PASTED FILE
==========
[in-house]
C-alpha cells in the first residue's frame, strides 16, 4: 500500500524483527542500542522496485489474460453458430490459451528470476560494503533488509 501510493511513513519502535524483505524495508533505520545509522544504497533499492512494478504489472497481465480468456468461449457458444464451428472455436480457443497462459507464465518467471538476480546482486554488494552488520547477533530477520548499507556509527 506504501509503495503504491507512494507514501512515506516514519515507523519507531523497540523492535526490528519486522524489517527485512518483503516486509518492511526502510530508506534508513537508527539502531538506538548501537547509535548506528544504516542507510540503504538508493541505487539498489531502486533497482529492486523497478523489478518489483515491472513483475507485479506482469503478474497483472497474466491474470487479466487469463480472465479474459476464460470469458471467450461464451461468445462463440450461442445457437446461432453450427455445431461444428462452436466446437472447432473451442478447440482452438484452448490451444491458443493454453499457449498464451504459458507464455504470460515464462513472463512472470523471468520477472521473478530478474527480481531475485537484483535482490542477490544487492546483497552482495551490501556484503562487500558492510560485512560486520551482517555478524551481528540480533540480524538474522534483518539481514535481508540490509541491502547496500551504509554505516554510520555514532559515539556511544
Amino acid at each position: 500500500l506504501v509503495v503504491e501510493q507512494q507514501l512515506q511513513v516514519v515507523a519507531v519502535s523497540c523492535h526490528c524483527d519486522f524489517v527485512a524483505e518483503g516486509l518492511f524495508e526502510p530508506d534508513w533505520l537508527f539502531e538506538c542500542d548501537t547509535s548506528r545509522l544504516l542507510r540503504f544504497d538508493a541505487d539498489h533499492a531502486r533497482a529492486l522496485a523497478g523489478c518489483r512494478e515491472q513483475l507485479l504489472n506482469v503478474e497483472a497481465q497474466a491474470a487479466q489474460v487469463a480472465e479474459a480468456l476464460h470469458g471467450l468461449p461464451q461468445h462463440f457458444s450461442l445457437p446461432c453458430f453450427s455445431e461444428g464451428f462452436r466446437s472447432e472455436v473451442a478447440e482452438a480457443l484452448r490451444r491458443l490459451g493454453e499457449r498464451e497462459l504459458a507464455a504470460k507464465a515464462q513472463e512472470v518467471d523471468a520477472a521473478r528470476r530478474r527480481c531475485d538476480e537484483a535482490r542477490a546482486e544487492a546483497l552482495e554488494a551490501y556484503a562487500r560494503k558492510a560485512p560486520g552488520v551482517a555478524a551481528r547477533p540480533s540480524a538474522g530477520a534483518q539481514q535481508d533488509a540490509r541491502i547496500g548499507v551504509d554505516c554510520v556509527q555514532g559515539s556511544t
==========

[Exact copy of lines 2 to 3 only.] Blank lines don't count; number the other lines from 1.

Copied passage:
C-alpha cells in the first residue's frame, strides 16, 4: 500500500524483527542500542522496485489474460453458430490459451528470476560494503533488509 501510493511513513519502535524483505524495508533505520545509522544504497533499492512494478504489472497481465480468456468461449457458444464451428472455436480457443497462459507464465518467471538476480546482486554488494552488520547477533530477520548499507556509527 506504501509503495503504491507512494507514501512515506516514519515507523519507531523497540523492535526490528519486522524489517527485512518483503516486509518492511526502510530508506534508513537508527539502531538506538548501537547509535548506528544504516542507510540503504538508493541505487539498489531502486533497482529492486523497478523489478518489483515491472513483475507485479506482469503478474497483472497474466491474470487479466487469463480472465479474459476464460470469458471467450461464451461468445462463440450461442445457437446461432453450427455445431461444428462452436466446437472447432473451442478447440482452438484452448490451444491458443493454453499457449498464451504459458507464455504470460515464462513472463512472470523471468520477472521473478530478474527480481531475485537484483535482490542477490544487492546483497552482495551490501556484503562487500558492510560485512560486520551482517555478524551481528540480533540480524538474522534483518539481514535481508540490509541491502547496500551504509554505516554510520555514532559515539556511544
Amino acid at each position: 500500500l506504501v509503495v503504491e501510493q507512494q507514501l512515506q511513513v516514519v515507523a519507531v519502535s523497540c523492535h526490528c524483527d519486522f524489517v527485512a524483505e518483503g516486509l518492511f524495508e526502510p530508506d534508513w533505520l537508527f539502531e538506538c542500542d548501537t547509535s548506528r545509522l544504516l542507510r540503504f544504497d538508493a541505487d539498489h533499492a531502486r533497482a529492486l522496485a523497478g523489478c518489483r512494478e515491472q513483475l507485479l504489472n506482469v503478474e497483472a497481465q497474466a491474470a487479466q489474460v487469463a480472465e479474459a480468456l476464460h470469458g471467450l468461449p461464451q461468445h462463440f457458444s450461442l445457437p446461432c453458430f453450427s455445431e461444428g464451428f462452436r466446437s472447432e472455436v473451442a478447440e482452438a480457443l484452448r490451444r491458443l490459451g493454453e499457449r498464451e497462459l504459458a507464455a504470460k507464465a515464462q513472463e512472470v518467471d523471468a520477472a521473478r528470476r530478474r527480481c531475485d538476480e537484483a535482490r542477490a546482486e544487492a546483497l552482495e554488494a551490501y556484503a562487500r560494503k558492510a560485512p560486520g552488520v551482517a555478524a551481528r547477533p540480533s540480524a538474522g530477520a534483518q539481514q535481508d533488509a540490509r541491502i547496500g548499507v551504509d554505516c554510520v556509527q555514532g559515539s556511544t